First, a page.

Image of God

I recently read Father Alexander Schmemann’s little book, The Virgin Mary, in the Celebration of Faith series. I’m not going to discuss the whole book, which is a combination of helpful reflections on the feasts of the Mother of God and various papers that he had presented on “Mariology,” usually in an ecumenical context. But what struck me, and got me thinking, was his discussion on the virgin birth near the beginning of the book.

Father Schmemann notes that, while miracles are an indisputable part of the New Testament witness and of the faith of the Church, we would nevertheless do well to ask about their meaning. Jesus Christ did not “use” miracles in order to prove anything, much less to force our belief, for that would be to override our human freedom.

Indeed, if anything in Christ’s unique image is predominant, then it is His extreme humility and not at all any desire to “prove” His Divinity by using miracles. The Apostle Paul writes some extraordinary words about this humility of Christ: “He was in the form of God … but emptied Himself, taking the form of a servant… He humbled Himself and became obedient unto death, even death on a cross…” (Phil 2:6-8). He never used His miraculous birth as “proof” and never once in the Gospels even mentions it Himself. And when He was hanging on the Cross, abandoned by everyone and in terrible agony, His accusers mocked Him precisely by requesting a miracle: “…come down now from the cross that we may see and believe” (Mk 15:32). But He did not come down and they did not believe. Others, however, believed because of the fact that He did not come down from the cross, for they could sense the full divinity, the boundless height of that humility, of that total forgiveness radiating from the Cross: “Father, forgive them; for they know not what they do” (Lk 23:34). (17)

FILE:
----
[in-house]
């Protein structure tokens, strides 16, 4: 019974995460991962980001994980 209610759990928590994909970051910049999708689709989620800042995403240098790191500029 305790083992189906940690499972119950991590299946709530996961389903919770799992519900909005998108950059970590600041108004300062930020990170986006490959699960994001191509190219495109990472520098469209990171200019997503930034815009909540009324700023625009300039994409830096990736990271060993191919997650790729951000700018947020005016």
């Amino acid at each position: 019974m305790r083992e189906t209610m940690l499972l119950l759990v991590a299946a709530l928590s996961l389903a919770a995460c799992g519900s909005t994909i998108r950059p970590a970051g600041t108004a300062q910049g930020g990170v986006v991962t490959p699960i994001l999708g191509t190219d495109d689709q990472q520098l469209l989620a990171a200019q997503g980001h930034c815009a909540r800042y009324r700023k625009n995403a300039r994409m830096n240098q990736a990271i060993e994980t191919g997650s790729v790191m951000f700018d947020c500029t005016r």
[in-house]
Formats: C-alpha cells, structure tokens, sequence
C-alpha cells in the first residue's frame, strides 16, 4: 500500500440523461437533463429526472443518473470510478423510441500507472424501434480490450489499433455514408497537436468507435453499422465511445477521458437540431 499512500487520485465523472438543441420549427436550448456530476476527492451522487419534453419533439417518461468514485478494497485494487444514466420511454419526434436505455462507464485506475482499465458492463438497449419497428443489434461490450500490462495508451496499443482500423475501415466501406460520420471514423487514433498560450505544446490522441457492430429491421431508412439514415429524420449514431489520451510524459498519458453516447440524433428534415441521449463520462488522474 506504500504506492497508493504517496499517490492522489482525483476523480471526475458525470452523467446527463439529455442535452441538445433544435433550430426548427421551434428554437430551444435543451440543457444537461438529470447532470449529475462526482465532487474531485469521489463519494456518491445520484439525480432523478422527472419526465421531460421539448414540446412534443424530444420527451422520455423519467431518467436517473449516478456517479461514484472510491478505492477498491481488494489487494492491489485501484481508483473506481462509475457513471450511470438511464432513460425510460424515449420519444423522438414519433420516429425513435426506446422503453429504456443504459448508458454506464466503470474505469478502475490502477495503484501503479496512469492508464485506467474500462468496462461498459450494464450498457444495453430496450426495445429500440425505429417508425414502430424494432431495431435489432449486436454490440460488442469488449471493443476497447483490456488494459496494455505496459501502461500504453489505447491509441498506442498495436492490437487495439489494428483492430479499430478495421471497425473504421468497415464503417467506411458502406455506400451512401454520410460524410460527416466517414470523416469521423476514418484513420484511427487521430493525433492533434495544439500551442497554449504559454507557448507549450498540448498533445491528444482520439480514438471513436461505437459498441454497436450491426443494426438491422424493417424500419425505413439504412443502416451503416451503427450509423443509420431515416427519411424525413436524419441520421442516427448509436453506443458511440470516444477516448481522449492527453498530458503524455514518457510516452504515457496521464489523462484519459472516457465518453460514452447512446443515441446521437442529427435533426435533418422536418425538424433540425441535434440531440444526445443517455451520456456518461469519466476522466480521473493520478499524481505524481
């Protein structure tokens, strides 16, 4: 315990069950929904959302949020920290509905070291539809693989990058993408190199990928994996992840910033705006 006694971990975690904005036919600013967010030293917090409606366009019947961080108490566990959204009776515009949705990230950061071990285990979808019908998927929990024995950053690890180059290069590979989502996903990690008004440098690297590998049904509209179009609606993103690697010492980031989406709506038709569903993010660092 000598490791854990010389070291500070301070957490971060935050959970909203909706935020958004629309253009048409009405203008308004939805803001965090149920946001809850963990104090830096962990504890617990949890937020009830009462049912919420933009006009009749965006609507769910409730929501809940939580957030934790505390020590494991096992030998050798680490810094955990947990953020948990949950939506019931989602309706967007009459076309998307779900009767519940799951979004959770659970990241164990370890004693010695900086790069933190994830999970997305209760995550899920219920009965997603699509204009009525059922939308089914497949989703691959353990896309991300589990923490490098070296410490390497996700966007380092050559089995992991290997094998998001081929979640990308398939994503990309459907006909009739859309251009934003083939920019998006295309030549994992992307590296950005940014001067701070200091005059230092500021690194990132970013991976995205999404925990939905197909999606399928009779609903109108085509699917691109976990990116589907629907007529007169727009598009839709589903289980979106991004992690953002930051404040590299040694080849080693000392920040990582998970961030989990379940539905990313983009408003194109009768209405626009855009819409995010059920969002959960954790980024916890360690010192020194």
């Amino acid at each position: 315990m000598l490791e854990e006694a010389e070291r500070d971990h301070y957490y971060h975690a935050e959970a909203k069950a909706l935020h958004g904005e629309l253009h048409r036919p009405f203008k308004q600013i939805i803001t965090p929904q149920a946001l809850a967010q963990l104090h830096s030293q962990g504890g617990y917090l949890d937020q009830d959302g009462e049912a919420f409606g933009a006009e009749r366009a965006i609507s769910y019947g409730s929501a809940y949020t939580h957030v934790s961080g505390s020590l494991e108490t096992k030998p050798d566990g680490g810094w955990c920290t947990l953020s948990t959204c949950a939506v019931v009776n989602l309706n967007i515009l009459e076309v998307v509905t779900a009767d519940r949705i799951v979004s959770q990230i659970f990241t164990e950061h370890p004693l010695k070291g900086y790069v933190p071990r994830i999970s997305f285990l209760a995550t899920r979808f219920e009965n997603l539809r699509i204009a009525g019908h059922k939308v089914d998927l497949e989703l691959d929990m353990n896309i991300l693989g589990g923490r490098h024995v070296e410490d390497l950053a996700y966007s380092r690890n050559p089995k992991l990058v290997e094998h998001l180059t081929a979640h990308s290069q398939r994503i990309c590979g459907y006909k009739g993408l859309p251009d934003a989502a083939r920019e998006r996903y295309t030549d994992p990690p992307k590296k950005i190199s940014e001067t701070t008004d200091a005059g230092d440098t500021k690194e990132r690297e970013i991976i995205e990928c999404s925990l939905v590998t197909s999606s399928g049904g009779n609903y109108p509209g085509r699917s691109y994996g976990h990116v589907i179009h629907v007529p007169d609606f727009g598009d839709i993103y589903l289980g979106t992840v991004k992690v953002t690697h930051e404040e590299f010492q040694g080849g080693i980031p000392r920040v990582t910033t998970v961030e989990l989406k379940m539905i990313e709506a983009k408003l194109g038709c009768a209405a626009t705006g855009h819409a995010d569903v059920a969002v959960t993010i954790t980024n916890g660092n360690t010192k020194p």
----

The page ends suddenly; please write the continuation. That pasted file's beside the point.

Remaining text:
Instead of trying to “prove” anything, the miracles presented in the gospels are motivated by Christ’s compassion and rooted in His love, for “He cannot endure the suffering of a human being hopelessly imprisoned by evil.” (18)

However, this does not appear to explain the miracle of Christ’s birth and the need for the virgin birth. Father Schmemann argues that this unique miracle that is also rooted in God’s love that, out of love for us, “took upon Himself our humanity in order to save it.” (19)

But to save it from what? From its total and inescapable slavery precisely to nature and those merciless laws which reduce us to just another human species, just matter, just “flesh and blood.” Man, however, is not merely of nature. Above all, he is of God, of God’s freely given love, of the Spirit. And therefore what our faith affirms is this: Christ is from God and of God, that His Father is God Himself. In Christ, in His birth, in His coming into the world a new humanity is born that comes not from the flesh nor from our self-imposed slavery to passions, but from God. God Himself is betrothed to humanity in the person of the most sublime fruit of His Creation: the all-pure Virgin Mary. The New Adam enters the world to be united with us and to lift up the first Adam who was created not “by nature” but by God. (19)

Leaving aside a terminological quibble about the word “nature,” which I think Father Schmemann is using to mean “fallen nature,” his words reminded me of Metropolitan John (Zizioiulas) of Pergamon’s discussion on the biological and ecclesial hypostasis in Being and Communion. For Metropolitan John, it is precisely the necessity of the biological that is overcome in the person of Christ, who thereby also opens up the way for us to become truly free persons. In such a perspective, it is necessity that keeps us enslaved and a radical freedom that is the mark of human persons who reflect God’s Image. In this context, the virginity of the Mother of God, in overcoming biological necessity, becomes the herald of a new way of being, a truly ecclesial hypostasis.